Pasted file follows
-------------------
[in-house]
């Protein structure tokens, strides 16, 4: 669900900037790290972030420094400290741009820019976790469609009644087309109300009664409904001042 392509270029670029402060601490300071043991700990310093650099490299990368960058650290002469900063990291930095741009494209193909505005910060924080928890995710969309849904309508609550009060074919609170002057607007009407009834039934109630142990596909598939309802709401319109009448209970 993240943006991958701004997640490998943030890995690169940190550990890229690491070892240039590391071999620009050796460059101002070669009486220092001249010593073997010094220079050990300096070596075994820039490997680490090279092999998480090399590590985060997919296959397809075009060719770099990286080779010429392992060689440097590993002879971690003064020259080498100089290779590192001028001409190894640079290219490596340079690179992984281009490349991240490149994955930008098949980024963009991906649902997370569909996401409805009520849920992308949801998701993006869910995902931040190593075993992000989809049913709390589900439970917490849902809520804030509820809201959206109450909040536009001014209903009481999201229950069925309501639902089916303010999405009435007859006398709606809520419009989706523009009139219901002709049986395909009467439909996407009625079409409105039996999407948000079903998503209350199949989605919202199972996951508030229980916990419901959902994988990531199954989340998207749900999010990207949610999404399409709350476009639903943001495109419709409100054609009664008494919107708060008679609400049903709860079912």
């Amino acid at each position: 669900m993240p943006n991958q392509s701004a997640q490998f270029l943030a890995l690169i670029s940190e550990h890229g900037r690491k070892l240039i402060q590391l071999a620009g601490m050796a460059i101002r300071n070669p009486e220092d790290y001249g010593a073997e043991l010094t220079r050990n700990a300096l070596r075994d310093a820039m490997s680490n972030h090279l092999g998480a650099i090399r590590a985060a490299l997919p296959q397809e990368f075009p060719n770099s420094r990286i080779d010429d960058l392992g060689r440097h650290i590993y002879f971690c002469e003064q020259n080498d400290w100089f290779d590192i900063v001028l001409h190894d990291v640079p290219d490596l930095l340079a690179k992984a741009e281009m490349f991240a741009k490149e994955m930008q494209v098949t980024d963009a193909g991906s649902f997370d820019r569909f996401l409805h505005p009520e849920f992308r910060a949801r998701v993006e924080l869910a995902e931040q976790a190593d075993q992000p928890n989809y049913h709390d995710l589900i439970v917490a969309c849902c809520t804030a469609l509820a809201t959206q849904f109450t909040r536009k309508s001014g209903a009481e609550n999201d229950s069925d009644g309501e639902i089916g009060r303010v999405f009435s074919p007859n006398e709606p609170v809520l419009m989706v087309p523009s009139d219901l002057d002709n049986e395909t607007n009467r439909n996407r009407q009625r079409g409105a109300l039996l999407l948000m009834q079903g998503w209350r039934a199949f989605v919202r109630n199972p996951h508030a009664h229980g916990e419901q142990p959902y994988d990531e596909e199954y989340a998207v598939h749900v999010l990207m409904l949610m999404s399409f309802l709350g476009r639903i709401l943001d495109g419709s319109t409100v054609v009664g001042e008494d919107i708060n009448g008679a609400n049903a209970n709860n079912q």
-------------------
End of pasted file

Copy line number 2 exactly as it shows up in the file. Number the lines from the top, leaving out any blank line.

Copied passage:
């Protein structure tokens, strides 16, 4: 669900900037790290972030420094400290741009820019976790469609009644087309109300009664409904001042 392509270029670029402060601490300071043991700990310093650099490299990368960058650290002469900063990291930095741009494209193909505005910060924080928890995710969309849904309508609550009060074919609170002057607007009407009834039934109630142990596909598939309802709401319109009448209970 993240943006991958701004997640490998943030890995690169940190550990890229690491070892240039590391071999620009050796460059101002070669009486220092001249010593073997010094220079050990300096070596075994820039490997680490090279092999998480090399590590985060997919296959397809075009060719770099990286080779010429392992060689440097590993002879971690003064020259080498100089290779590192001028001409190894640079290219490596340079690179992984281009490349991240490149994955930008098949980024963009991906649902997370569909996401409805009520849920992308949801998701993006869910995902931040190593075993992000989809049913709390589900439970917490849902809520804030509820809201959206109450909040536009001014209903009481999201229950069925309501639902089916303010999405009435007859006398709606809520419009989706523009009139219901002709049986395909009467439909996407009625079409409105039996999407948000079903998503209350199949989605919202199972996951508030229980916990419901959902994988990531199954989340998207749900999010990207949610999404399409709350476009639903943001495109419709409100054609009664008494919107708060008679609400049903709860079912």